Art of painting. Essays on English church music

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T. Cadell and W. Davies, 1811
 

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This scanned copy has so many pages missing (in the music essay) as to render it of limited use.

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Página 310 - Anon they move In perfect phalanx to the Dorian mood Of flutes and soft recorders...
Página 207 - Preserved; but I must bear this testimony to his memory, that the passions are truly touched in it, though, perhaps there is somewhat to be desired both in the grounds of them, and in the height and elegance of expression ; but nature is there, which is the greatest beauty.
Página 306 - The interim of unsweating themselves regularly and convenient rest before meat may both with profit and delight be taken up in recreating and composing their travailed spirits with the solemn and divine harmonies of music, heard or learned either while the skilful organist plies his grave and fancied descant in lofty fugues or the whole symphony with artful and unimaginable touches adorn and grace the well-studied chords of some choice composer — sometimes the lute or soft organ-stop waiting on...
Página 198 - Painter should be conformable to the text of ancient authors, to the custom and the times ;" and this is exactly the same in Poetry : Homer and Virgil are to be our guides in the Epic ; Sophocles and Euripides in Tragedy ; in all things we are to imitate the customs and the times of those persons and things which we represent : not to make new rules of the Drama, as Lopez de Vega has attempted unsuccessfully to do, but to be content to follow our masters, who understood nature better than we.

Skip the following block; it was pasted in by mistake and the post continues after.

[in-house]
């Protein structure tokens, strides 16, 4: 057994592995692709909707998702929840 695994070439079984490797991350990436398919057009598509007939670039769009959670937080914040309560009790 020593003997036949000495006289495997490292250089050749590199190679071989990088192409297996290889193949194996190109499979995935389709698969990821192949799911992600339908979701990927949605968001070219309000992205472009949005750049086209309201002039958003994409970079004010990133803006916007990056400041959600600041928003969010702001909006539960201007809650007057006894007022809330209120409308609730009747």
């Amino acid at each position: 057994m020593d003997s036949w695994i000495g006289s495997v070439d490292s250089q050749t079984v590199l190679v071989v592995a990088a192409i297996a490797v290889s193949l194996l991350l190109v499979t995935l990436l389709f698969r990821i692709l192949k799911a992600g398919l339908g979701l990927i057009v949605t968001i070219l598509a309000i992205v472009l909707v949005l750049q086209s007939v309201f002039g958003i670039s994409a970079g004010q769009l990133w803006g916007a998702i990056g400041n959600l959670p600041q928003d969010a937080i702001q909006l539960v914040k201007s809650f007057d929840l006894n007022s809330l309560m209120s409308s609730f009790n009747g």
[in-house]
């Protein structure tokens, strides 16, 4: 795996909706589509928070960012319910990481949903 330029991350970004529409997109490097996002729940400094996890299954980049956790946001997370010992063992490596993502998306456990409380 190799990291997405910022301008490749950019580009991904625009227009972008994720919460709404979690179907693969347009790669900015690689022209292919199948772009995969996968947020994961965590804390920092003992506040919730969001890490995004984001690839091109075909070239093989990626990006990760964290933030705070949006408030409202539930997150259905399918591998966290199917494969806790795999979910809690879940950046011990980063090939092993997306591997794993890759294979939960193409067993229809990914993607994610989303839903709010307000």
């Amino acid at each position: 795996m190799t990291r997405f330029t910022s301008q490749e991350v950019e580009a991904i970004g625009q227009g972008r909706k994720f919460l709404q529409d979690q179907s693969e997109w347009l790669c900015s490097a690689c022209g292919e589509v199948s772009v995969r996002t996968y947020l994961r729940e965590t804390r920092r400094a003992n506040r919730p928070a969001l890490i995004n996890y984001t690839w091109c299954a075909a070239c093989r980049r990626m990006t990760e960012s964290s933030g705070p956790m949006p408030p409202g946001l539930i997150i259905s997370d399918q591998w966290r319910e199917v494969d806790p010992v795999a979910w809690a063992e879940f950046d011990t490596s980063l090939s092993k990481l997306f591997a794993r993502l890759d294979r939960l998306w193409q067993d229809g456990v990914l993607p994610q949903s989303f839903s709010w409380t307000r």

Página 23 - The tuneful page with speaking picture charm. What to the ear sublimer rapture brings, That strain alone the genuine Poet sings ; That form alone where glows peculiar grace, The genuine Painter condescends to trace : 10 No sordid theme will verse or paint admit, Unworthy colours, if unworthy wit.
Página 222 - Oh lasting as those colours may they shine, Free as thy stroke, yet faultless as thy line, New graces yearly like thy works display, Soft without weakness, without glaring gay ; Led by some rule that guides, but not constrains ; And finish 'd more through happiness than pains.
Página 198 - ... it is the particular gift of heaven say the divines, both christians and heathens. How to improve it, many books can teach us ; how to obtain it, none ; that nothing can be done without it, all agree : Tu nihil invita dices faciesve Minerva. Without invention a Painter is but a copier, and a Poet but a plagiary of others.
Página 201 - Shouts of applause ran ringing through the field, To see the son the vanquish'd father shield : All, fired with noble emulation, strive, And with a storm of darts to distance drive The Trojan chief; who held at bay, from far On his Vulcanian orb sustain'd the war.
Página 57 - Fiercely in front, some tenderly retire. ' Vain is the hope by colouring to display The bright effulgence of the noontide ray, Or paint the full-orb'd ruler of the skies 495 With pencils dipp'd in dull terrestrial dyes...
Página 210 - It is an ugly woman in a rich habit, set out with jewels: nothing can become her. But granting the design to be moderately good, it is like an excellent complexion with indifferent features ; the white and red well mingled on the face, make what was before but passable appear beautiful.

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